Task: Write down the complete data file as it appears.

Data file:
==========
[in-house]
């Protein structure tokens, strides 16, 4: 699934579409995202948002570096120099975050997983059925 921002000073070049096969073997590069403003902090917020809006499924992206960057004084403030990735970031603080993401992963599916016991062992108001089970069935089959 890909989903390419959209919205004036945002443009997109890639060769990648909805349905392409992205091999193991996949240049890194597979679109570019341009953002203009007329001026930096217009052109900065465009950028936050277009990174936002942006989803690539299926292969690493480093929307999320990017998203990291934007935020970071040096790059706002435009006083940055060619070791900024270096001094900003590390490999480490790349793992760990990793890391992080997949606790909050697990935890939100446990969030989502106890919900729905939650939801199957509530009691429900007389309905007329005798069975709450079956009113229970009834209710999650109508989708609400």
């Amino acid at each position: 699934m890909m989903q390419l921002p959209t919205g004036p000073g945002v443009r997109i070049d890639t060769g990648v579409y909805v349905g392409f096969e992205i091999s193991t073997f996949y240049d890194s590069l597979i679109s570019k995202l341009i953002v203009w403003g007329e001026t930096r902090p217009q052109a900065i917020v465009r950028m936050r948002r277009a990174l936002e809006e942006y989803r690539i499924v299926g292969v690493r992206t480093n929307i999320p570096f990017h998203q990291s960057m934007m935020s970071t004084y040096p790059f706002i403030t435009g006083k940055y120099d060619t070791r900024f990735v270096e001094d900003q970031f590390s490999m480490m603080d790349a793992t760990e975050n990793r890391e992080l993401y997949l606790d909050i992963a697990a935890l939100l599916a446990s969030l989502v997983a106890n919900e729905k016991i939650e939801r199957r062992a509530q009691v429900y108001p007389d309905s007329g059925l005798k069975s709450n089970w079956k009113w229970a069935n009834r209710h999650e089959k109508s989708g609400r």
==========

[in-house]
């Protein structure tokens, strides 16, 4: 699934579409995202948002570096120099975050997983059925 921002000073070049096969073997590069403003902090917020809006499924992206960057004084403030990735970031603080993401992963599916016991062992108001089970069935089959 890909989903390419959209919205004036945002443009997109890639060769990648909805349905392409992205091999193991996949240049890194597979679109570019341009953002203009007329001026930096217009052109900065465009950028936050277009990174936002942006989803690539299926292969690493480093929307999320990017998203990291934007935020970071040096790059706002435009006083940055060619070791900024270096001094900003590390490999480490790349793992760990990793890391992080997949606790909050697990935890939100446990969030989502106890919900729905939650939801199957509530009691429900007389309905007329005798069975709450079956009113229970009834209710999650109508989708609400």
């Amino acid at each position: 699934m890909m989903q390419l921002p959209t919205g004036p000073g945002v443009r997109i070049d890639t060769g990648v579409y909805v349905g392409f096969e992205i091999s193991t073997f996949y240049d890194s590069l597979i679109s570019k995202l341009i953002v203009w403003g007329e001026t930096r902090p217009q052109a900065i917020v465009r950028m936050r948002r277009a990174l936002e809006e942006y989803r690539i499924v299926g292969v690493r992206t480093n929307i999320p570096f990017h998203q990291s960057m934007m935020s970071t004084y040096p790059f706002i403030t435009g006083k940055y120099d060619t070791r900024f990735v270096e001094d900003q970031f590390s490999m480490m603080d790349a793992t760990e975050n990793r890391e992080l993401y997949l606790d909050i992963a697990a935890l939100l599916a446990s969030l989502v997983a106890n919900e729905k016991i939650e939801r199957r062992a509530q009691v429900y108001p007389d309905s007329g059925l005798k069975s709450n089970w079956k009113w229970a069935n009834r209710h999650e089959k109508s989708g609400r």